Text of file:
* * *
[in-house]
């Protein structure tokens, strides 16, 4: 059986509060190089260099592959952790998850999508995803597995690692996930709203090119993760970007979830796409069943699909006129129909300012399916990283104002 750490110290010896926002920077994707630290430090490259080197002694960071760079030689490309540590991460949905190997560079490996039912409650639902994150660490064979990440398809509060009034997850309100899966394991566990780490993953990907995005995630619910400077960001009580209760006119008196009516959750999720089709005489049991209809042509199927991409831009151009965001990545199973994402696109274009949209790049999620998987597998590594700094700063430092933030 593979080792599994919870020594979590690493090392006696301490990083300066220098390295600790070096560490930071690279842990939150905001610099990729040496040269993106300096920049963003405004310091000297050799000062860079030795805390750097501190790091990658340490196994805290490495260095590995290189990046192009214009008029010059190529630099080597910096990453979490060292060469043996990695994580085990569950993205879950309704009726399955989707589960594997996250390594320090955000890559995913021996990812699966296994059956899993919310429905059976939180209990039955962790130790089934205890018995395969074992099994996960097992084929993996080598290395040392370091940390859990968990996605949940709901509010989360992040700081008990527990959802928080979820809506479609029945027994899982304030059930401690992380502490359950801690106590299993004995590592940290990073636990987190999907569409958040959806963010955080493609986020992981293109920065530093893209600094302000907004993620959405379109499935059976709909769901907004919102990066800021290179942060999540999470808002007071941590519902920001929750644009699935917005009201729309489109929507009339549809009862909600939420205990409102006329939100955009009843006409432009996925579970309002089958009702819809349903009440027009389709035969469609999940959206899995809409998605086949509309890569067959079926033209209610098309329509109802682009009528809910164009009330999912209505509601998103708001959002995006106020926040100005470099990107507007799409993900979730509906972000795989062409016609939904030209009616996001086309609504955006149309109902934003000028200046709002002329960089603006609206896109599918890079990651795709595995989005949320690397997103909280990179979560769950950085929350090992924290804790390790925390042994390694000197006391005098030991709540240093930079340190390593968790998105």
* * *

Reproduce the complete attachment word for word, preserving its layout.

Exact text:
[in-house]
């Protein structure tokens, strides 16, 4: 059986509060190089260099592959952790998850999508995803597995690692996930709203090119993760970007979830796409069943699909006129129909300012399916990283104002 750490110290010896926002920077994707630290430090490259080197002694960071760079030689490309540590991460949905190997560079490996039912409650639902994150660490064979990440398809509060009034997850309100899966394991566990780490993953990907995005995630619910400077960001009580209760006119008196009516959750999720089709005489049991209809042509199927991409831009151009965001990545199973994402696109274009949209790049999620998987597998590594700094700063430092933030 593979080792599994919870020594979590690493090392006696301490990083300066220098390295600790070096560490930071690279842990939150905001610099990729040496040269993106300096920049963003405004310091000297050799000062860079030795805390750097501190790091990658340490196994805290490495260095590995290189990046192009214009008029010059190529630099080597910096990453979490060292060469043996990695994580085990569950993205879950309704009726399955989707589960594997996250390594320090955000890559995913021996990812699966296994059956899993919310429905059976939180209990039955962790130790089934205890018995395969074992099994996960097992084929993996080598290395040392370091940390859990968990996605949940709901509010989360992040700081008990527990959802928080979820809506479609029945027994899982304030059930401690992380502490359950801690106590299993004995590592940290990073636990987190999907569409958040959806963010955080493609986020992981293109920065530093893209600094302000907004993620959405379109499935059976709909769901907004919102990066800021290179942060999540999470808002007071941590519902920001929750644009699935917005009201729309489109929507009339549809009862909600939420205990409102006329939100955009009843006409432009996925579970309002089958009702819809349903009440027009389709035969469609999940959206899995809409998605086949509309890569067959079926033209209610098309329509109802682009009528809910164009009330999912209505509601998103708001959002995006106020926040100005470099990107507007799409993900979730509906972000795989062409016609939904030209009616996001086309609504955006149309109902934003000028200046709002002329960089603006609206896109599918890079990651795709595995989005949320690397997103909280990179979560769950950085929350090992924290804790390790925390042994390694000197006391005098030991709540240093930079340190390593968790998105």